An estimated 71% of jobs in the state will require a four-year college degree by the end of the decade, but just 58% of Nebraskans aged 24-35 have finished their bachelor’s program.

“That’s why it’s so important to round out what we’re doing with regards to adult education in the state,” Ricketts said.

WGU President Scott Pulsipher said the university was designed to “reach and teach individuals where they are” by overcoming barriers such as time and distance that may be insurmountable for many.

Nearly 1,000 Nebraskans have finished their degree from Western Governors University over the last 25 years, Pulsipher said, while almost another 1,000 students from the Cornhusker state are currently enrolled.

The average age of a Nebraska student enrolled at WGU is 34, while 85% are working full time as they progress through programs related to technology, education, business and health-related fields.

Unlike traditional college and university settings, Western Governors University’s competency-based approach allows students to bring their real-life experience to their learning and progress after they have demonstrated proficiency or mastery of certain skills, Pulsipher said.

“This is untapped talent, these are hidden workers that all the employers in this great state need to tap into,” Pulsipher said.

Brenda Soto, an emergency preparedness and response officer with the state Department of Health and Human Services, was able to use the experiences from her time spent as a nurse in intensive care units, emergency rooms and in post-acute care toward a master’s in health care leadership from WGU.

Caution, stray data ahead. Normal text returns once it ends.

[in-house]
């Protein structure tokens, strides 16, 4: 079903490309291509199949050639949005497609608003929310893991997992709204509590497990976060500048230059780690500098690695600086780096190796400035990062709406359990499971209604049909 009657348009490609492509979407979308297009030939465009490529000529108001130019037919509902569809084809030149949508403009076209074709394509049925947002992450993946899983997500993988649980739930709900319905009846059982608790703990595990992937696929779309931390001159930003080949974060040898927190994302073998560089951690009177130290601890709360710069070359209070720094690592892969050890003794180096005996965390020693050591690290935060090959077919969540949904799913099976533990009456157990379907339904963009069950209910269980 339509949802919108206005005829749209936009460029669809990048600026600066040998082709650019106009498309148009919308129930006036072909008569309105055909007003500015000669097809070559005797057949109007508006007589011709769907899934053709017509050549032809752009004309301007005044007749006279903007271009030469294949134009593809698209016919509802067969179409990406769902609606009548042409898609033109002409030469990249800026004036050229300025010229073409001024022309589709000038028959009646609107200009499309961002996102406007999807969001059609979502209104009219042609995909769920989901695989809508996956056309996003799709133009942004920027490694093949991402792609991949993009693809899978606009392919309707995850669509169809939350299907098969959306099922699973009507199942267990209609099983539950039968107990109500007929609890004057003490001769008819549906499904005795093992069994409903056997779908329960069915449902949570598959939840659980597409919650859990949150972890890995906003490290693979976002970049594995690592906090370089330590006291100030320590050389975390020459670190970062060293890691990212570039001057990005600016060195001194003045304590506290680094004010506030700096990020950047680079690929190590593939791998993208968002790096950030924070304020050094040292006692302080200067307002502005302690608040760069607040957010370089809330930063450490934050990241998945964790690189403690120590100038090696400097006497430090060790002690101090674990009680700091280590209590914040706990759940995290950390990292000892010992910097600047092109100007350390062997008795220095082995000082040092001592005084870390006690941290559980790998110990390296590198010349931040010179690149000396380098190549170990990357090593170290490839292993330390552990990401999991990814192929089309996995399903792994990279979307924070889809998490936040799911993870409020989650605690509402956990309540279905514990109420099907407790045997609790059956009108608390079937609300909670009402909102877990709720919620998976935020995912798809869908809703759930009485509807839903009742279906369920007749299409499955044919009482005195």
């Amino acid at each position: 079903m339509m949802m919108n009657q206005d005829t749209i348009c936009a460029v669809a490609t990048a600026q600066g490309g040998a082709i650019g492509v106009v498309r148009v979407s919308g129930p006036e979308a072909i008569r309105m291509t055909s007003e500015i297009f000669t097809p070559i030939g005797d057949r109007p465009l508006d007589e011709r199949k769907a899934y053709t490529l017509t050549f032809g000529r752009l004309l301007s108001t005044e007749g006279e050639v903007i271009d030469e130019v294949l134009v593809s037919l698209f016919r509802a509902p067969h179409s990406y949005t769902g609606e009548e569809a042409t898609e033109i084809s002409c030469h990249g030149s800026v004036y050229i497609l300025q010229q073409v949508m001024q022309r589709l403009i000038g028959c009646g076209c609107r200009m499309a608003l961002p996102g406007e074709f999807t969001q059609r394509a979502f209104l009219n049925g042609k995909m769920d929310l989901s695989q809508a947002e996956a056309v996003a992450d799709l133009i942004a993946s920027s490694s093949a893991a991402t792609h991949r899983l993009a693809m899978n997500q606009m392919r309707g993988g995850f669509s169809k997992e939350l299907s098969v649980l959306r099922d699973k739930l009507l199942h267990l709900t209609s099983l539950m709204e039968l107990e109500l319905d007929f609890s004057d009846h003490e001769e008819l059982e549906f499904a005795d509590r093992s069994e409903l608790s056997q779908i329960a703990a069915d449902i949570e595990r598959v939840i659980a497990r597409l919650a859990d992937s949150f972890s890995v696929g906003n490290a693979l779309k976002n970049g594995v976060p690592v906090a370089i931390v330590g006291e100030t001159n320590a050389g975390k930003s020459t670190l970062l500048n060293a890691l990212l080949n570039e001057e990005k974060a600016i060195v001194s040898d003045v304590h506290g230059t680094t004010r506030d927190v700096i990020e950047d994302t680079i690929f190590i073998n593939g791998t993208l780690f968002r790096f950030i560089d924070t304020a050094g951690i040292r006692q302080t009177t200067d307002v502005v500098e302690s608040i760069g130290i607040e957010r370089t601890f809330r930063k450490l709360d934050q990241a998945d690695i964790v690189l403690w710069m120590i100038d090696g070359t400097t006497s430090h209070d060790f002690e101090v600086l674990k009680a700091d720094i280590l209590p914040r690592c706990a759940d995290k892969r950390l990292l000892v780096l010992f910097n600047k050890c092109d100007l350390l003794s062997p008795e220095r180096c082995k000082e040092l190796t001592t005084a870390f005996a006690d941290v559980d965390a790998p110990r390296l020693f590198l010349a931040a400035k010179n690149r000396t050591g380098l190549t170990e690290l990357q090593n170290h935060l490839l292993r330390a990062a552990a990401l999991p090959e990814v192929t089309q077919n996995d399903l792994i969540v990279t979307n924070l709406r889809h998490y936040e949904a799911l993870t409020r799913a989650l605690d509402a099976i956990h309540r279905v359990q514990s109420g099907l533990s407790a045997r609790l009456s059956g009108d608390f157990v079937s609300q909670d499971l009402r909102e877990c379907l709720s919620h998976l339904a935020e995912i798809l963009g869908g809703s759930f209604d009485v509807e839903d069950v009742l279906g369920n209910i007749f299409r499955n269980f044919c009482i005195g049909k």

“When I decided I wanted to further my education and work on my master’s degree, I knew I needed to choose an institution that would still allow me to work full time and continue to be present for my family,” Soto said.

After hearing about Western Governors University from a co-worker, Soto said she found the online class work “allowed me to work at a pace that fit my lifestyle.”

Pulsipher said that’s by design, and added WGU allows students to take as many courses as they want in a six-month time period for a flat rate of approximately $3,750 for six months, allowing them to potentially graduate with little debt.

As part of the agreement with Nebraska, Western Governors University pledged $200,000 in need-based aid to Nebraska students to help bridge the financial gap for students to finish a bachelor's or master’s program.

Although SCC serves a student population similar to Western Governors University —  80% of SCC students attend while working full time, and take classes in a variety of delivery formats and at an array of different times — President Paul Illich said the agreement expands options for all students.

“This is really why we’re here — giving everyone access to education,” he said. “We’re not just about career and technical programs, we’re also about trying to make sure we extend that open access to our four-year partners.”

Reach the writer at 402-473-7120 or

On Twitter @ChrisDunkerLJS